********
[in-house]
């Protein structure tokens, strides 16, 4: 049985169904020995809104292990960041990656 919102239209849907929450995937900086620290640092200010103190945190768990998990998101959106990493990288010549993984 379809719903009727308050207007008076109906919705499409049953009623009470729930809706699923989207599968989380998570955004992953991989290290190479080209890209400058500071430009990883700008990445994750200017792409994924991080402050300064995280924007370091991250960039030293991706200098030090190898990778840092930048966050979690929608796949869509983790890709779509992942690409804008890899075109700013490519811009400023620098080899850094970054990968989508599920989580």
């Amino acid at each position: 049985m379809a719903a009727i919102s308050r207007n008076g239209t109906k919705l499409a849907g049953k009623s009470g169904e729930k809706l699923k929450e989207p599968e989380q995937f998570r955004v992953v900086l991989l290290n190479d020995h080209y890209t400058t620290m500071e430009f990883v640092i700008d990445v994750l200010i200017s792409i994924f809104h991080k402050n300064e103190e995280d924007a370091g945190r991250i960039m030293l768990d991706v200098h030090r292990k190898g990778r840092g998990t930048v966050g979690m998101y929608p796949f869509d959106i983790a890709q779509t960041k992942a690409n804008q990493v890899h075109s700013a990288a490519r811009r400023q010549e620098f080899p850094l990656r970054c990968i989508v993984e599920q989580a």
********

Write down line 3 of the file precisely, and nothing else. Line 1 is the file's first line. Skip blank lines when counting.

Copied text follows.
């Amino acid at each position: 049985m379809a719903a009727i919102s308050r207007n008076g239209t109906k919705l499409a849907g049953k009623s009470g169904e729930k809706l699923k929450e989207p599968e989380q995937f998570r955004v992953v900086l991989l290290n190479d020995h080209y890209t400058t620290m500071e430009f990883v640092i700008d990445v994750l200010i200017s792409i994924f809104h991080k402050n300064e103190e995280d924007a370091g945190r991250i960039m030293l768990d991706v200098h030090r292990k190898g990778r840092g998990t930048v966050g979690m998101y929608p796949f869509d959106i983790a890709q779509t960041k992942a690409n804008q990493v890899h075109s700013a990288a490519r811009r400023q010549e620098f080899p850094l990656r970054c990968i989508v993984e599920q989580a």